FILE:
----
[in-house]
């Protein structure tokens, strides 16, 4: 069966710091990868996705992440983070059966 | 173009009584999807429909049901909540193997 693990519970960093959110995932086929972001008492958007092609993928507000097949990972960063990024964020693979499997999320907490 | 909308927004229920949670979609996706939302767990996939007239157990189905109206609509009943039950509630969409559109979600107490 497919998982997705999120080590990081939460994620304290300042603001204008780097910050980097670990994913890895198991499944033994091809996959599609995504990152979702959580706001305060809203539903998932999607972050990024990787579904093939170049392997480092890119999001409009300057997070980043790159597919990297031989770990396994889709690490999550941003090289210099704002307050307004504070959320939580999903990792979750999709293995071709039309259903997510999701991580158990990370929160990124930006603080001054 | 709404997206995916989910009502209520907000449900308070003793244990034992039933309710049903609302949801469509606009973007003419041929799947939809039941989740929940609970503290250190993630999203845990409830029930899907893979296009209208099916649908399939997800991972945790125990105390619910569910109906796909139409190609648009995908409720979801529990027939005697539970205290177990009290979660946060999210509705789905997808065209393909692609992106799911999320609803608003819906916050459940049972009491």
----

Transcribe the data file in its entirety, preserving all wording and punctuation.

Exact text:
[in-house]
């Protein structure tokens, strides 16, 4: 069966710091990868996705992440983070059966 | 173009009584999807429909049901909540193997 693990519970960093959110995932086929972001008492958007092609993928507000097949990972960063990024964020693979499997999320907490 | 909308927004229920949670979609996706939302767990996939007239157990189905109206609509009943039950509630969409559109979600107490 497919998982997705999120080590990081939460994620304290300042603001204008780097910050980097670990994913890895198991499944033994091809996959599609995504990152979702959580706001305060809203539903998932999607972050990024990787579904093939170049392997480092890119999001409009300057997070980043790159597919990297031989770990396994889709690490999550941003090289210099704002307050307004504070959320939580999903990792979750999709293995071709039309259903997510999701991580158990990370929160990124930006603080001054 | 709404997206995916989910009502209520907000449900308070003793244990034992039933309710049903609302949801469509606009973007003419041929799947939809039941989740929940609970503290250190993630999203845990409830029930899907893979296009209208099916649908399939997800991972945790125990105390619910569910109906796909139409190609648009995908409720979801529990027939005697539970205290177990009290979660946060999210509705789905997808065209393909692609992106799911999320609803608003819906916050459940049972009491």